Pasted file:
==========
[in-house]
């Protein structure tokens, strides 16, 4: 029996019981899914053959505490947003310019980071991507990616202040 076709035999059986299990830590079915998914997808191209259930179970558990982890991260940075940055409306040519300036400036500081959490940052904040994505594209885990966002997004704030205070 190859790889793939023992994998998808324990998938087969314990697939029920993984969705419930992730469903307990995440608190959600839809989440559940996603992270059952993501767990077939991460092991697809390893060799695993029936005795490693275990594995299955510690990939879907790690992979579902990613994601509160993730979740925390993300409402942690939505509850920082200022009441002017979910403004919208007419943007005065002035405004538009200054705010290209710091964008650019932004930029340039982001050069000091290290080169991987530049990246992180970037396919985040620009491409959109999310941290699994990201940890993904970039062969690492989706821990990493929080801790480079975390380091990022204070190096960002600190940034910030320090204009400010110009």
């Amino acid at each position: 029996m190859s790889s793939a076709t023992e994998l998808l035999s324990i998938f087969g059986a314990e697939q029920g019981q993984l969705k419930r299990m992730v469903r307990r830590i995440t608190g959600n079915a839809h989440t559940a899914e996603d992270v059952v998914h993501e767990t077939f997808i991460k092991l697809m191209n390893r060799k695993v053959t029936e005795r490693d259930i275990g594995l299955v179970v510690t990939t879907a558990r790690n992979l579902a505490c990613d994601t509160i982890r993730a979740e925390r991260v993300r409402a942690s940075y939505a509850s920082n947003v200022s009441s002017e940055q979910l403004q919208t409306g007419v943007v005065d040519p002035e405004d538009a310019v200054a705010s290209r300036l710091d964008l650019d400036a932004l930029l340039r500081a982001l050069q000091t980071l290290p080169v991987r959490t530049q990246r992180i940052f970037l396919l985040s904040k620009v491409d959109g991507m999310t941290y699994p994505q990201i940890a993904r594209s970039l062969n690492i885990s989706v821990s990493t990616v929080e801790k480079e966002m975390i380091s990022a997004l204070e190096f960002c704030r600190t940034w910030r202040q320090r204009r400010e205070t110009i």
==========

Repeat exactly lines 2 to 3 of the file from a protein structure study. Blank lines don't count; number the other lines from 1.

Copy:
């Protein structure tokens, strides 16, 4: 029996019981899914053959505490947003310019980071991507990616202040 076709035999059986299990830590079915998914997808191209259930179970558990982890991260940075940055409306040519300036400036500081959490940052904040994505594209885990966002997004704030205070 190859790889793939023992994998998808324990998938087969314990697939029920993984969705419930992730469903307990995440608190959600839809989440559940996603992270059952993501767990077939991460092991697809390893060799695993029936005795490693275990594995299955510690990939879907790690992979579902990613994601509160993730979740925390993300409402942690939505509850920082200022009441002017979910403004919208007419943007005065002035405004538009200054705010290209710091964008650019932004930029340039982001050069000091290290080169991987530049990246992180970037396919985040620009491409959109999310941290699994990201940890993904970039062969690492989706821990990493929080801790480079975390380091990022204070190096960002600190940034910030320090204009400010110009």
């Amino acid at each position: 029996m190859s790889s793939a076709t023992e994998l998808l035999s324990i998938f087969g059986a314990e697939q029920g019981q993984l969705k419930r299990m992730v469903r307990r830590i995440t608190g959600n079915a839809h989440t559940a899914e996603d992270v059952v998914h993501e767990t077939f997808i991460k092991l697809m191209n390893r060799k695993v053959t029936e005795r490693d259930i275990g594995l299955v179970v510690t990939t879907a558990r790690n992979l579902a505490c990613d994601t509160i982890r993730a979740e925390r991260v993300r409402a942690s940075y939505a509850s920082n947003v200022s009441s002017e940055q979910l403004q919208t409306g007419v943007v005065d040519p002035e405004d538009a310019v200054a705010s290209r300036l710091d964008l650019d400036a932004l930029l340039r500081a982001l050069q000091t980071l290290p080169v991987r959490t530049q990246r992180i940052f970037l396919l985040s904040k620009v491409d959109g991507m999310t941290y699994p994505q990201i940890a993904r594209s970039l062969n690492i885990s989706v821990s990493t990616v929080e801790k480079e966002m975390i380091s990022a997004l204070e190096f960002c704030r600190t940034w910030r202040q320090r204009r400010e205070t110009i």